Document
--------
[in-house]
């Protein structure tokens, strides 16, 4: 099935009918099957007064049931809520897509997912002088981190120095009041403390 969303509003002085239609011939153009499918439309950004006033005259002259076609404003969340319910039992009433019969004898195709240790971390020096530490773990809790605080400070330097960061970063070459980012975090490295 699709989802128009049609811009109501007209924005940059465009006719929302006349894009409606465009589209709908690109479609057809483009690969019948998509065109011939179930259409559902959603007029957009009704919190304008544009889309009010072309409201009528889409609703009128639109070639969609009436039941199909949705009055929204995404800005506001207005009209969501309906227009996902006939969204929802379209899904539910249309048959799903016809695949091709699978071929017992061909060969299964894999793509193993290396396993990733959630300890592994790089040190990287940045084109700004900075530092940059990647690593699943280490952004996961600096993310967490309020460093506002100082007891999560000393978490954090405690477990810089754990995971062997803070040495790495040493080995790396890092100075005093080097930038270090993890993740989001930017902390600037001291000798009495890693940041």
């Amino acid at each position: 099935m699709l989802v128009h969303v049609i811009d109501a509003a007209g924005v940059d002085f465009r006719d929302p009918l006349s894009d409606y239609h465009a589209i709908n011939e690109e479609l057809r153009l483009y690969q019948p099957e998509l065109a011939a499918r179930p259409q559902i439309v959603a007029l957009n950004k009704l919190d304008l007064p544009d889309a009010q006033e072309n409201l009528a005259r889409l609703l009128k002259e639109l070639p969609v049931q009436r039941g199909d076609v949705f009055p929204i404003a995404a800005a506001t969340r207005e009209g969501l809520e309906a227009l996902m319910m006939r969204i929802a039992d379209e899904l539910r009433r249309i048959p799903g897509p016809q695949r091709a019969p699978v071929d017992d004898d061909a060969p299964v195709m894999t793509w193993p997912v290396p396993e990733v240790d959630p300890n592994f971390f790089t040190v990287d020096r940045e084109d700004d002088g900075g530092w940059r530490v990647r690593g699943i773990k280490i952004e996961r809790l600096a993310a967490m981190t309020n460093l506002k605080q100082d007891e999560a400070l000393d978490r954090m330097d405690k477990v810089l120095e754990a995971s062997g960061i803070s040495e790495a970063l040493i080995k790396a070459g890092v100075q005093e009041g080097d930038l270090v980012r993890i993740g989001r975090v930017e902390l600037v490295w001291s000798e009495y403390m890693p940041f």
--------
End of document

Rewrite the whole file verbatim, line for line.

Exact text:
[in-house]
């Protein structure tokens, strides 16, 4: 099935009918099957007064049931809520897509997912002088981190120095009041403390 969303509003002085239609011939153009499918439309950004006033005259002259076609404003969340319910039992009433019969004898195709240790971390020096530490773990809790605080400070330097960061970063070459980012975090490295 699709989802128009049609811009109501007209924005940059465009006719929302006349894009409606465009589209709908690109479609057809483009690969019948998509065109011939179930259409559902959603007029957009009704919190304008544009889309009010072309409201009528889409609703009128639109070639969609009436039941199909949705009055929204995404800005506001207005009209969501309906227009996902006939969204929802379209899904539910249309048959799903016809695949091709699978071929017992061909060969299964894999793509193993290396396993990733959630300890592994790089040190990287940045084109700004900075530092940059990647690593699943280490952004996961600096993310967490309020460093506002100082007891999560000393978490954090405690477990810089754990995971062997803070040495790495040493080995790396890092100075005093080097930038270090993890993740989001930017902390600037001291000798009495890693940041």
């Amino acid at each position: 099935m699709l989802v128009h969303v049609i811009d109501a509003a007209g924005v940059d002085f465009r006719d929302p009918l006349s894009d409606y239609h465009a589209i709908n011939e690109e479609l057809r153009l483009y690969q019948p099957e998509l065109a011939a499918r179930p259409q559902i439309v959603a007029l957009n950004k009704l919190d304008l007064p544009d889309a009010q006033e072309n409201l009528a005259r889409l609703l009128k002259e639109l070639p969609v049931q009436r039941g199909d076609v949705f009055p929204i404003a995404a800005a506001t969340r207005e009209g969501l809520e309906a227009l996902m319910m006939r969204i929802a039992d379209e899904l539910r009433r249309i048959p799903g897509p016809q695949r091709a019969p699978v071929d017992d004898d061909a060969p299964v195709m894999t793509w193993p997912v290396p396993e990733v240790d959630p300890n592994f971390f790089t040190v990287d020096r940045e084109d700004d002088g900075g530092w940059r530490v990647r690593g699943i773990k280490i952004e996961r809790l600096a993310a967490m981190t309020n460093l506002k605080q100082d007891e999560a400070l000393d978490r954090m330097d405690k477990v810089l120095e754990a995971s062997g960061i803070s040495e790495a970063l040493i080995k790396a070459g890092v100075q005093e009041g080097d930038l270090v980012r993890i993740g989001r975090v930017e902390l600037v490295w001291s000798e009495y403390m890693p940041f």